How should I handle this situation. I went into my dealership with a car having over 150,000 mi. Car was hesitating/ surging as I drove it. Dealership says problem is transmission (torque converter). I okay an oem transmission replacement at $2500. Get car back and within a few days, the same problem occurs. What is the likelyhood I got a new transmission that is bad from the dealership? Are they going to find something else wrong now and charge me for the transmission and a “new” fix? How should I go about approaching this?
You are not going to like this, I think your old transmission was OK, and the new one is OK. The hesitating and surging is still occuring because the transmission is not causing these symptoms.
My first thought exactly. Any thoughts on how to approach dealer on this?
The obvious first step is to go back and say the problem hasn’t been remedied. They owe you a properly done job, which you haven’t gotten yet.
Let us know what they think is wrong.
If you haven’t already called the dealer, do so and tell them your car is not fixed. Instruct them not to dispose of the old transmission. Then you start negotiating.
Do you want the old transmission reinstalled and a full refund? Do you want them to comp the labor costs and sell you the new trans at dealer costs? Do you want to keep the new trans and get the remaining problem(s) diagnosed and corrected with no additional charges? There are other options I can’t think of at the moment.
Figure out what you want and I think you have the service dept on this one. Eventually you’ll get this resolved, not sure how long and/or how much frustration it will take to get there.
Thanks UncleTurbo and budd2049 for your help so far.
Any ideas as to what the problem might be? I’m afaid to take the trans back to the dealer until I have a good idea what it is, because they may find out it’s some $50 part, replace it, tell me they fine tuned the trans, and I would be none the wiser and $2500 poorer. If I have some sort of idea as to the cause, I could at least mark those parts to see if they have been replaced. Or perhaps I have defied the odds and receieved a bad trans direct from the factory?
Just prior to taking the car to the dealer, I had the car tuned up. This problem had been around for a couple of months prior to the tune up. Seems to be worst at 35-45 mph.
Hesitating and surging are pretty common. Without knowing what the “tune up” really means it is hard to say. Have the cars computer scanned for stored codes. This could be a dirty mass airflow sensor, MAF, or a sign your fuel pump may not be generating enough pressure. A clogged fuel filter can cause symptoms similar to your description.
You need to get much more specific in what you car is doing. What items were included in the tune up. What is the mileage on the car. How long have you had these symptoms? What is the repair and maintenance history of the car? With more info you will get more specific areas that maybe problems on your car.
A hesitation and surge problem is usually caused by one of the following:
Vacuum leak or EGR fault. (an EGR is a vacuum leak of sorts, only computer controlled.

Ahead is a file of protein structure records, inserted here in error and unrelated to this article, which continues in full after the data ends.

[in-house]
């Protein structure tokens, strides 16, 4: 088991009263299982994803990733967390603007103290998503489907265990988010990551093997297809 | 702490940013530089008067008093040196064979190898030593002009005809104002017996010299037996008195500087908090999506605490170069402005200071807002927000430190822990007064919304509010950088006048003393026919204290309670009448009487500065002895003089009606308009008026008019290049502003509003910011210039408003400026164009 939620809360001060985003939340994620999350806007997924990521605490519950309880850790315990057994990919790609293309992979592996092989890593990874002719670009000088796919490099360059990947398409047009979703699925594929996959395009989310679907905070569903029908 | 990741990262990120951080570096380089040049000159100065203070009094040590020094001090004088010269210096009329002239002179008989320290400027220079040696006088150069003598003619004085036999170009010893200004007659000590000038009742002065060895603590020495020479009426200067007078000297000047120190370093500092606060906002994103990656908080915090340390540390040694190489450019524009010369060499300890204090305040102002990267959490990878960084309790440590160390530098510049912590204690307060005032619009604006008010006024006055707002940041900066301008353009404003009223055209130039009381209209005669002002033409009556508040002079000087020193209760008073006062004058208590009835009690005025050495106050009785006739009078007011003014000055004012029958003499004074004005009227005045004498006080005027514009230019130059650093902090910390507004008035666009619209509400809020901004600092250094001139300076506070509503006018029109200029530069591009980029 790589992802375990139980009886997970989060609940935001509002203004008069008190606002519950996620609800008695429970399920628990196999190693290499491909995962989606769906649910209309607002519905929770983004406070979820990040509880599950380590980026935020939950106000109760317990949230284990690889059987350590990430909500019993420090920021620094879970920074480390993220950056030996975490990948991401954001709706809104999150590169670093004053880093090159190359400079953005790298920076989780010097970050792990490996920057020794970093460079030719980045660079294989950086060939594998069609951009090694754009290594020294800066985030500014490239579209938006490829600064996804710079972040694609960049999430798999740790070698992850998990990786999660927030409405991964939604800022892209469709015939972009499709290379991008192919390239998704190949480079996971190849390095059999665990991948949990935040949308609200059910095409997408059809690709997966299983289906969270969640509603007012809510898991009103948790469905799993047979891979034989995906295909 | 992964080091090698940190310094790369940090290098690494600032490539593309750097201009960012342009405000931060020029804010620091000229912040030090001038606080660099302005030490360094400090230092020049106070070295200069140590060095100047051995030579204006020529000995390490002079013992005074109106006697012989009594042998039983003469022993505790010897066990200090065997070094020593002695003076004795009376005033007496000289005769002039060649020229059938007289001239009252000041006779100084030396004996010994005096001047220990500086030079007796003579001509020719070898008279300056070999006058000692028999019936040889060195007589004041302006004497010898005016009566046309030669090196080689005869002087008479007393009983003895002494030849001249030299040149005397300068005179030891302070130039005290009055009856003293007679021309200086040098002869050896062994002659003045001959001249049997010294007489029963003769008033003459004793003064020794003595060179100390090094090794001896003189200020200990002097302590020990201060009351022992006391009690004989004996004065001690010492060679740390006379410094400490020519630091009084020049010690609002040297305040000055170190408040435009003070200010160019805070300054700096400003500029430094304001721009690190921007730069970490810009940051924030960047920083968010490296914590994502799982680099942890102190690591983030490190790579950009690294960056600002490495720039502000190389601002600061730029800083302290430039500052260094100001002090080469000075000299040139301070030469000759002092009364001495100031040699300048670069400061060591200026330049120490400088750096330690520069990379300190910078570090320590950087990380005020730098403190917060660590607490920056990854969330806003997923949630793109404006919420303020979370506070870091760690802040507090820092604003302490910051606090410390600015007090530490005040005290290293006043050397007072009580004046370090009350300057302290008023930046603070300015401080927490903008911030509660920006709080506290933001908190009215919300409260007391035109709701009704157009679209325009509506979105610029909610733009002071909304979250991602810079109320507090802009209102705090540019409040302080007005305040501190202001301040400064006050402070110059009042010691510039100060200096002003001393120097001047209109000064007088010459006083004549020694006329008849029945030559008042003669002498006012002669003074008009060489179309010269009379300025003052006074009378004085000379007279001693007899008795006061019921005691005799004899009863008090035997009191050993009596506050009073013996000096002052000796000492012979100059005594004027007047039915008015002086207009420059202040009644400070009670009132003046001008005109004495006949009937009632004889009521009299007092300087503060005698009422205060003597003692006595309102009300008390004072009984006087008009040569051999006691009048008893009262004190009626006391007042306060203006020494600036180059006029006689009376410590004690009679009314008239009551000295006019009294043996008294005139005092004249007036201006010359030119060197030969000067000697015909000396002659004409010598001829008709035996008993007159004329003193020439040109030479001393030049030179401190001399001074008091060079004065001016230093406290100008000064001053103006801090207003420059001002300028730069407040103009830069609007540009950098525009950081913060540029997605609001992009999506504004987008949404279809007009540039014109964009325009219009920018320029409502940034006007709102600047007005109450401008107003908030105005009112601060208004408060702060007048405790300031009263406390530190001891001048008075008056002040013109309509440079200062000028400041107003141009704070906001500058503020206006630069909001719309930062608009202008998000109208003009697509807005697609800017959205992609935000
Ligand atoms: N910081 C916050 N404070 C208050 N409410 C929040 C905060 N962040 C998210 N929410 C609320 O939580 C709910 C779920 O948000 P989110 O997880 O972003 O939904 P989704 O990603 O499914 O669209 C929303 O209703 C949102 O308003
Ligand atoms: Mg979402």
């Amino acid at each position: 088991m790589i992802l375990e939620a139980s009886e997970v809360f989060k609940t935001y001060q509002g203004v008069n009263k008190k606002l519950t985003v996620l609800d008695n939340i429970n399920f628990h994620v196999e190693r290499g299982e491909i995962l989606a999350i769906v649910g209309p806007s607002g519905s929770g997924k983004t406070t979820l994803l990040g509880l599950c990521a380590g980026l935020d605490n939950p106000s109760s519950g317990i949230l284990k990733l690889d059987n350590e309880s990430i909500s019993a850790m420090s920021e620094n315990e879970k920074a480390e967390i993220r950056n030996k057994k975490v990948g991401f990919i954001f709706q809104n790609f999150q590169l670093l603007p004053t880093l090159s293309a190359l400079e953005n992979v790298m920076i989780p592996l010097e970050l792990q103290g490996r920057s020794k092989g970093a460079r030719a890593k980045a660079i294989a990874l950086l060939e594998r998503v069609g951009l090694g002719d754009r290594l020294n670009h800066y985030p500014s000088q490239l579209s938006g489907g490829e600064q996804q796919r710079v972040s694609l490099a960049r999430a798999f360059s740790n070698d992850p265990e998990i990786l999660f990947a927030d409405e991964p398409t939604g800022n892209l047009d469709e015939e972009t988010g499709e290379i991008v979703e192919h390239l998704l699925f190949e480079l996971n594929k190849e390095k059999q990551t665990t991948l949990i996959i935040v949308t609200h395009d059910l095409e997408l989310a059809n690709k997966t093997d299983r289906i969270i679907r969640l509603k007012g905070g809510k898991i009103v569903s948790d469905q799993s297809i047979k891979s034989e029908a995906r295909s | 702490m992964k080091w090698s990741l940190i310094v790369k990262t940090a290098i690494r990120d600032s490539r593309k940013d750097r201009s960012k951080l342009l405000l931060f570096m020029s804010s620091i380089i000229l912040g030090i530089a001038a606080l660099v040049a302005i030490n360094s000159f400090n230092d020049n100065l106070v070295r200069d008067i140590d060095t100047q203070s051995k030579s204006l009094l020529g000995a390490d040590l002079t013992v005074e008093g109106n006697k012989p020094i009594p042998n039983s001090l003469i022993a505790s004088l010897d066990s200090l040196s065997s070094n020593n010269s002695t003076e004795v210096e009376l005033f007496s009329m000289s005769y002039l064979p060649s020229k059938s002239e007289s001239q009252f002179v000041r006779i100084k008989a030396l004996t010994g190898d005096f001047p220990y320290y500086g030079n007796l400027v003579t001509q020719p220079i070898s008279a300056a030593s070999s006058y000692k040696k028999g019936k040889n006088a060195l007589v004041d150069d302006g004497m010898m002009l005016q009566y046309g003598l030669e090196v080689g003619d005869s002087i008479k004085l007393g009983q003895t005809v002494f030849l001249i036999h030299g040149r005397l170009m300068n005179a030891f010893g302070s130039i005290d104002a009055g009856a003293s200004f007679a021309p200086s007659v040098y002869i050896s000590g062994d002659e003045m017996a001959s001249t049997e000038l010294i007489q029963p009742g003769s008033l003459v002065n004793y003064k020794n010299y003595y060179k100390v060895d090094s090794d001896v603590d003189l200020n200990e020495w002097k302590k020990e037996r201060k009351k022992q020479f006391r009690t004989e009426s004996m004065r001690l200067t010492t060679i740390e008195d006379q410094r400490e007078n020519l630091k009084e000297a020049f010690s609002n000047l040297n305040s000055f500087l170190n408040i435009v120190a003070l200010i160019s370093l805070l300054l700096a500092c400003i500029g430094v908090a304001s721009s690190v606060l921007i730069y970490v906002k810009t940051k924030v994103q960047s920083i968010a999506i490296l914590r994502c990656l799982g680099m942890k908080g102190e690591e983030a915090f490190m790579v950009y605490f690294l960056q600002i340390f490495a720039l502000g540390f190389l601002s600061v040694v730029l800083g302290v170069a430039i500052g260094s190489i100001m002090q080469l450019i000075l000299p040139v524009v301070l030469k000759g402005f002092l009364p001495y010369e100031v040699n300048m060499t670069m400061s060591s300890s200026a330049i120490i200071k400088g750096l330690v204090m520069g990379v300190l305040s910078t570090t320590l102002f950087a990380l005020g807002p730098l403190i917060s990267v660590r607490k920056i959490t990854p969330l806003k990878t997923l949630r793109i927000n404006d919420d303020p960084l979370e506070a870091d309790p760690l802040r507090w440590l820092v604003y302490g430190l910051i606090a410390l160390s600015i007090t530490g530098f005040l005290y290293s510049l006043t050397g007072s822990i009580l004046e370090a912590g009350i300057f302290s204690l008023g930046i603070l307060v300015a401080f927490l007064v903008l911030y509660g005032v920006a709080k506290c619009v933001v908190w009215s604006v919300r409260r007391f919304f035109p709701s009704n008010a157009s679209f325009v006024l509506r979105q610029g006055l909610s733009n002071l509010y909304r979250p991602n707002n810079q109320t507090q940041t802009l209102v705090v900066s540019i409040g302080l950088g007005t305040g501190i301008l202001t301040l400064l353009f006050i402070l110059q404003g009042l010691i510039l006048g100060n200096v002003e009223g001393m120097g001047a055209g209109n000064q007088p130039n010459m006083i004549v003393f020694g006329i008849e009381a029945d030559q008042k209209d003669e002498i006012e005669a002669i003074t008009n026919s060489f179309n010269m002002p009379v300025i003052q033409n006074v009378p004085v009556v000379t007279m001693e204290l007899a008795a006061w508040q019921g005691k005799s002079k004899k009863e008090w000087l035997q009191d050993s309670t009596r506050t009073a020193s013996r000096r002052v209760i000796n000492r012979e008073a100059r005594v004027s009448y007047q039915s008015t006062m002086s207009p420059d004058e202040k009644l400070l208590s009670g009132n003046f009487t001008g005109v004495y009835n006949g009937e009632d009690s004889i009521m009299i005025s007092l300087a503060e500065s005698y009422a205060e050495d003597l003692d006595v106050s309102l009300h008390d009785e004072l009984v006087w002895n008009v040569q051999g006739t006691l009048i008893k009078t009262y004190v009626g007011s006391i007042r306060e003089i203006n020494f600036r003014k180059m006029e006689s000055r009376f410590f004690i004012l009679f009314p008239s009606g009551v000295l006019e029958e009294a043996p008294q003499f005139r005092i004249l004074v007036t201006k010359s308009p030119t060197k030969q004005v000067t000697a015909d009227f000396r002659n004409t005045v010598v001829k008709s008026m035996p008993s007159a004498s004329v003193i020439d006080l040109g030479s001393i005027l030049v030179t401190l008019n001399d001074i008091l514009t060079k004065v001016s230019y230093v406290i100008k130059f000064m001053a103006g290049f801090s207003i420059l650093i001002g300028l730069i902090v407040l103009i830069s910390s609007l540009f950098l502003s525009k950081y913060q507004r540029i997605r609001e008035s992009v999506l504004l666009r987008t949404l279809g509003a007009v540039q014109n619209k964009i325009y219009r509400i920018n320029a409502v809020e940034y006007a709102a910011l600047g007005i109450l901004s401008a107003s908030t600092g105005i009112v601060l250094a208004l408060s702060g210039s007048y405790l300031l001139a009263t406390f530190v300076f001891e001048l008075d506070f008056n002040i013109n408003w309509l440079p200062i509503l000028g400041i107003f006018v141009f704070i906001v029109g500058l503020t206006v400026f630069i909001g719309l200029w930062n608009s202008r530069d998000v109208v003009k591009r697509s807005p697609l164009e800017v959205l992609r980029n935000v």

Fuel delivery problem. (weak fuel pump, clogged fuel filter)
Ignition miss or electrical fault, with the latter even possibly being related to a failing ignition switch. (common problem with some Hondas and under Recall on certain ones)
The problem could even be related to a mechanical fault such as low compression due to a piston ring or valve problem: with the latter being caused by failure to check valve lash and adjust as necessary.
About all I can suggest at this point is drop by a parts house such as AutoZone and have them scan the car for any codes that may be present. Post any results back here for discussion.
No idea how they arrived at this transmission/torque converter fault but the odds of getting a new transmission with the same bad characteristics as the old one are close to zero anyway.
My tire dealer, who does my non-major maintenance, says he did not see any codes on the car.
I took the car back into the dealership and they said they would look at the problem. They had a day and a half to look at it. I called back and they said it was ready to go, that they had three techs drive the car (16 add?l miles were put on the car) and couldn’t reproduce the surging I and my wife felt. Then I had a tech sit while I drove to see if I could reproduce the situation, which I could not. When asked about how they knew the original trans was bad, the tech told me they could see a flare up on their computers, they snapped a picture and sent it to Honda tech to confirm that the Torque Converter was the problem. On this new trans, they did not see a flare up or any other codes. They did notice that when driving there was excessive road force due to tires. They road forced all tires both front now at 15lbs and rear still at 35lbs of road force. They also indicated that I was due for new tires.
I did feel on the test drive that the tech was being honest with me. I felt there were enough people involved that I would have smelled a rat if there was one. He said come back if the trans acts up again. As I could not reproduce the problem with the tech in the car, there wasn’t much I could say. Perhaps the tires created the surging feeling at just the right mph? The trans has a 3yr/ 36,000 mi warranty. Conspiracy or not, the car appears to be fixed until the problem can be repeated with a Honda tech in the car.